3 The extent to which the worker has unreimbursed business expenses. Independent contractors are more likely to have unreimbursed expenses than are employees. Fixed ongoing costs that are incurred regardless of whether work is currently being performed are especially important. However, employees may also incur unreimbursed expenses in connection with the services they perform for their business.
4 The extent of the worker’s investment. An employee usually has no investment in the work other than his or her own time. An independent contractor often has a significant investment in the facilities he or she uses in performing services for someone else. However, a significant investment is not necessary for independent contractor status.
5 The extent to which the worker makes services available to the relevant market. An independent contractor is generally free to seek out business opportunities. Independent contractors often advertise, maintain a visible business location, and are available to work in the relevant market.
6 How the business pays the worker. An employee is generally guaranteed a regular wage amount for an hourly, weekly, or other period of time. This usually indicates that a worker is an employee, even when the wage or salary is supplemented by a commission. An independent contractor is usually paid by a flat fee for the job. However, it is common in some professions, such as law, to pay independent contractors hourly.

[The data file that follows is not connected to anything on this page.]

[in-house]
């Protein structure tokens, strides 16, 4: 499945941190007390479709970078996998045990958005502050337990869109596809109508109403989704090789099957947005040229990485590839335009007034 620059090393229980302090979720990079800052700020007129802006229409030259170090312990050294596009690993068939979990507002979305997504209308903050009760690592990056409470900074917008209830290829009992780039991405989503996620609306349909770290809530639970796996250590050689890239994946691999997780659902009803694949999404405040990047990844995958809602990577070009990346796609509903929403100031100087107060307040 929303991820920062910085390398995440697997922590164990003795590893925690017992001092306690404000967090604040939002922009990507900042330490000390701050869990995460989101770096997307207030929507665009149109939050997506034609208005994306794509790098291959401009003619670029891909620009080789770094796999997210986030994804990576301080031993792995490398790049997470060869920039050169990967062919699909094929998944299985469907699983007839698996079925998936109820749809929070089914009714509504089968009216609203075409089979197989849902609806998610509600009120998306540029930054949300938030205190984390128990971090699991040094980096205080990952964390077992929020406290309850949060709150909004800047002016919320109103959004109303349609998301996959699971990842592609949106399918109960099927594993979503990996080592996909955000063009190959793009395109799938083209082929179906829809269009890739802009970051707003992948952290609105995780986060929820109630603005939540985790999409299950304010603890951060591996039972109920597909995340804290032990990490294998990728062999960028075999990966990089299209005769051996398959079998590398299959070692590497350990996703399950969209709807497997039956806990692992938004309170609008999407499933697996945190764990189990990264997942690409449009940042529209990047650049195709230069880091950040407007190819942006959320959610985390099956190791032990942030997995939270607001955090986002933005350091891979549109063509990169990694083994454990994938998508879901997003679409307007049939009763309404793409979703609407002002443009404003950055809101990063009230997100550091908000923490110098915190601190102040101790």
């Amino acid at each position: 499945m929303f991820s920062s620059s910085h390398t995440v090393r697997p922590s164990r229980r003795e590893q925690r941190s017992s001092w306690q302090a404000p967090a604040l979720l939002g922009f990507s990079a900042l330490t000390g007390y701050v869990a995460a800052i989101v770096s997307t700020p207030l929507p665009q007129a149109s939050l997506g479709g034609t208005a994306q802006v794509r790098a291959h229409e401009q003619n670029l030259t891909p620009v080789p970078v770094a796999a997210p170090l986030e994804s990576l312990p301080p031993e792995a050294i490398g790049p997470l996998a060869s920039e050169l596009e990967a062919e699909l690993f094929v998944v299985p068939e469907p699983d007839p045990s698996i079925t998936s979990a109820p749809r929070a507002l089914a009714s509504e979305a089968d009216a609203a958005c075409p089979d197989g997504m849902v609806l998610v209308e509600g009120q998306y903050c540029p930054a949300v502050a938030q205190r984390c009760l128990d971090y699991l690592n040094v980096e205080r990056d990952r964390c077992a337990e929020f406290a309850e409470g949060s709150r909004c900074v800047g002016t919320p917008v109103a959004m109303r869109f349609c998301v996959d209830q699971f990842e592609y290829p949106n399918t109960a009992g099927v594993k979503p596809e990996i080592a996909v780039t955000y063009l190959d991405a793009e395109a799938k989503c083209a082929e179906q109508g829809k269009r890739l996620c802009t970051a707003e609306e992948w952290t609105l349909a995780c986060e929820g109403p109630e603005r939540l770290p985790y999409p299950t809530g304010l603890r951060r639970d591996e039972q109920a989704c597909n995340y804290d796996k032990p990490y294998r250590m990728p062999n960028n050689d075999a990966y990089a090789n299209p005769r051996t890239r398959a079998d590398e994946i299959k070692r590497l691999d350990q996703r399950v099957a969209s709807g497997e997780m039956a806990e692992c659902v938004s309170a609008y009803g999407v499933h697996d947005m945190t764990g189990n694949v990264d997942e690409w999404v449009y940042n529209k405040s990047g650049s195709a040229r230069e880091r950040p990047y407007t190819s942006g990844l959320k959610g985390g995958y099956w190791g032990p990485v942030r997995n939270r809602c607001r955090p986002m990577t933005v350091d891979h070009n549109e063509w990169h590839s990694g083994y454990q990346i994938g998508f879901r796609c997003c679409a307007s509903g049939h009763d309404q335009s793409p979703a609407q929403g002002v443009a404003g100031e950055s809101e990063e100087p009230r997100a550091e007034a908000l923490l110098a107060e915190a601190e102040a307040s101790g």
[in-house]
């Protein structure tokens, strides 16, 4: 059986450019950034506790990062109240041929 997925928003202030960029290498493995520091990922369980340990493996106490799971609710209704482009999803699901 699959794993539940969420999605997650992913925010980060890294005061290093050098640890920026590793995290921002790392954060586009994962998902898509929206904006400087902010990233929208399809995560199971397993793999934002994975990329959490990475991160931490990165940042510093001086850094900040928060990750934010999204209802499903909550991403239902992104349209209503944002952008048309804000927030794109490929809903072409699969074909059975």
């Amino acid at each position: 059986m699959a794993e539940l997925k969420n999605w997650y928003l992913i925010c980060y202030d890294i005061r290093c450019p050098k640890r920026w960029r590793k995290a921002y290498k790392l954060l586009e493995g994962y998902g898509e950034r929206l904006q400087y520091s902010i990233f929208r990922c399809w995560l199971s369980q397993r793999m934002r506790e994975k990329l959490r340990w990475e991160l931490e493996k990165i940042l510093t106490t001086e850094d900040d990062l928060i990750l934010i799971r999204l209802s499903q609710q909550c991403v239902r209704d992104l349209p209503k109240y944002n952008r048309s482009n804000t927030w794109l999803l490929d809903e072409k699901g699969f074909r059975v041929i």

7 The extent to which the worker can realize a profit or loss. Since an employer usually provides employees a workplace, tools, materials, equipment, and supplies needed for the work, and generally pays the costs of doing business, employees do not have an opportunity to make a profit or loss. An independent contractor can make a profit or loss.
C. Type of relationship
Facts that show the parties’ type of relationship include:
8 Written contracts describing the relationship the parties intended to create. This is probably the least important of the criteria, since what really matters is the nature of the underlying work relationship, not what the parties choose to call it. However, in close cases, the written contract can make a difference.
9 Whether the business provides the worker with employee-type benefits, such as insurance, a pension plan, vacation pay, or sick pay. The power to grant benefits carries with it the power to take them away, which is a power generally exercised by employers over employees. A true independent contractor will finance his or her own benefits out of the overall profits of the enterprise.
10 The permanency of the relationship. If the company engages a worker with the expectation that the relationship will continue indefinitely, rather than for a specific project or period, this is generally considered evidence that the intent was to create an employer-employee relationship.